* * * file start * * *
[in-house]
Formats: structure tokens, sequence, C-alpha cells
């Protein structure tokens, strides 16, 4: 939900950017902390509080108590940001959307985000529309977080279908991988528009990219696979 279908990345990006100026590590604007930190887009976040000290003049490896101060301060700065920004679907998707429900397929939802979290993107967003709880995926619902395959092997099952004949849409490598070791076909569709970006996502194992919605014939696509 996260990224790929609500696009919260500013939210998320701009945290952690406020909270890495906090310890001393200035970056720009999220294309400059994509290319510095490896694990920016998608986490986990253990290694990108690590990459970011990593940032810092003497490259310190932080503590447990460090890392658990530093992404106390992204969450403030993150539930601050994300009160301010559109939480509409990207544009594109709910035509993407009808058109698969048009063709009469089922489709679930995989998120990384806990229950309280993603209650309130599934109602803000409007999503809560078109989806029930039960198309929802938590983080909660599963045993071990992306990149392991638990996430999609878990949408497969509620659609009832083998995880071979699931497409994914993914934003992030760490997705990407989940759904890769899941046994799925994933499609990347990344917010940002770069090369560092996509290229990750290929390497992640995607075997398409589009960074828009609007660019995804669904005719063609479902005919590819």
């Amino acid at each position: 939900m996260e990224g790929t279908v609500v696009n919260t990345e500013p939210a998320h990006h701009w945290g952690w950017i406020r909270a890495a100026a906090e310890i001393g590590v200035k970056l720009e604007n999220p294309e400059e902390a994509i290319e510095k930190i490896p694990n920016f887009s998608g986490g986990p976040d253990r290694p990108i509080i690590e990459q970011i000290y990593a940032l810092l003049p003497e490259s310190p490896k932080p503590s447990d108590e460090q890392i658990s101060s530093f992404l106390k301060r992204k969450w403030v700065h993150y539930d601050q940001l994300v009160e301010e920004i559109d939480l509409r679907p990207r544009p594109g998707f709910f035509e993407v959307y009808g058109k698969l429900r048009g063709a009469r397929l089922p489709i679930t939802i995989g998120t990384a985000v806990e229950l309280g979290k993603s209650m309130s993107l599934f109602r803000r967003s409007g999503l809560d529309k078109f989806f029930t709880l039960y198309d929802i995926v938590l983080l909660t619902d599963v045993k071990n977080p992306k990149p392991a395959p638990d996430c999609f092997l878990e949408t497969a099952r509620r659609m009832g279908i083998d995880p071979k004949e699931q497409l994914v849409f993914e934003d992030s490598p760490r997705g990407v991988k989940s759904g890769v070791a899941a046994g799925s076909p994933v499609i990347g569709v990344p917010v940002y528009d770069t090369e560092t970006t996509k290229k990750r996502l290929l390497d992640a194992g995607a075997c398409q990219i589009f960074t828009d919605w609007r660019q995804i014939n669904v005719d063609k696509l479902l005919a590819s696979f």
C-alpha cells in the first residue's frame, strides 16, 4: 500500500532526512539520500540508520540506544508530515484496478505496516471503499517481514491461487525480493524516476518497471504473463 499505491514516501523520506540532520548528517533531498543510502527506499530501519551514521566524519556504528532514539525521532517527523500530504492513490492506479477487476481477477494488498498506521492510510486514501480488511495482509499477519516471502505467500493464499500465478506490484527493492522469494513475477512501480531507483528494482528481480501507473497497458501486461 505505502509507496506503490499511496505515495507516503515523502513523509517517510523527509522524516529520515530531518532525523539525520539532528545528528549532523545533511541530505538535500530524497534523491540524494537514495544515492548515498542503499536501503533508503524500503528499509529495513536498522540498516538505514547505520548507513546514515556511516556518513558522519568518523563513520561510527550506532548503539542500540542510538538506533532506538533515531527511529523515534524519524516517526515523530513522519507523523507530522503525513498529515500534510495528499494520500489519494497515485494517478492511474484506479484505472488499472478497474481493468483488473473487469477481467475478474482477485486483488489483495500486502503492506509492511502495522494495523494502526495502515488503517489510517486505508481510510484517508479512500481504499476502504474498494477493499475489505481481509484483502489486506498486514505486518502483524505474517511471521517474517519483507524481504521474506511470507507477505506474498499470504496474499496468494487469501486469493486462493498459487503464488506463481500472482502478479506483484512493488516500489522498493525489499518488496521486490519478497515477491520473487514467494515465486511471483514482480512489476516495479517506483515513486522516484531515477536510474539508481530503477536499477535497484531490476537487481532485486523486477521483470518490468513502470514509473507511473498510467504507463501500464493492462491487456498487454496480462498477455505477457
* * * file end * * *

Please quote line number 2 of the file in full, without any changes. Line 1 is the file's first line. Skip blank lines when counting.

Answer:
Formats: structure tokens, sequence, C-alpha cells